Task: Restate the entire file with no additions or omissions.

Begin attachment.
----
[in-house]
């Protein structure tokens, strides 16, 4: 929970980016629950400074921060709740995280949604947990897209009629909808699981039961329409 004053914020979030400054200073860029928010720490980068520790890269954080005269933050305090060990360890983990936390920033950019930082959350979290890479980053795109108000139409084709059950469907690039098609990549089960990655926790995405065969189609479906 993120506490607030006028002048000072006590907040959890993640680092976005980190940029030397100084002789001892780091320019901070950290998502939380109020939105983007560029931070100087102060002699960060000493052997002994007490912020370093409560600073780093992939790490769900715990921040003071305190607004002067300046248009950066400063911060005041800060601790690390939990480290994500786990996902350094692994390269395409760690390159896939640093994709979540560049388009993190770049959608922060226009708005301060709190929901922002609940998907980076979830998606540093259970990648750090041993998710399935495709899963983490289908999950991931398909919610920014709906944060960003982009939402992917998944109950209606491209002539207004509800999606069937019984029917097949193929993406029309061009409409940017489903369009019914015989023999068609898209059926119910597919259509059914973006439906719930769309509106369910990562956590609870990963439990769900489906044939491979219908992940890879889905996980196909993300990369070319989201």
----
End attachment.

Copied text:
[in-house]
């Protein structure tokens, strides 16, 4: 929970980016629950400074921060709740995280949604947990897209009629909808699981039961329409 004053914020979030400054200073860029928010720490980068520790890269954080005269933050305090060990360890983990936390920033950019930082959350979290890479980053795109108000139409084709059950469907690039098609990549089960990655926790995405065969189609479906 993120506490607030006028002048000072006590907040959890993640680092976005980190940029030397100084002789001892780091320019901070950290998502939380109020939105983007560029931070100087102060002699960060000493052997002994007490912020370093409560600073780093992939790490769900715990921040003071305190607004002067300046248009950066400063911060005041800060601790690390939990480290994500786990996902350094692994390269395409760690390159896939640093994709979540560049388009993190770049959608922060226009708005301060709190929901922002609940998907980076979830998606540093259970990648750090041993998710399935495709899963983490289908999950991931398909919610920014709906944060960003982009939402992917998944109950209606491209002539207004509800999606069937019984029917097949193929993406029309061009409409940017489903369009019914015989023999068609898209059926119910597919259509059914973006439906719930769309509106369910990562956590609870990963439990769900489906044939491979219908992940890879889905996980196909993300990369070319989201």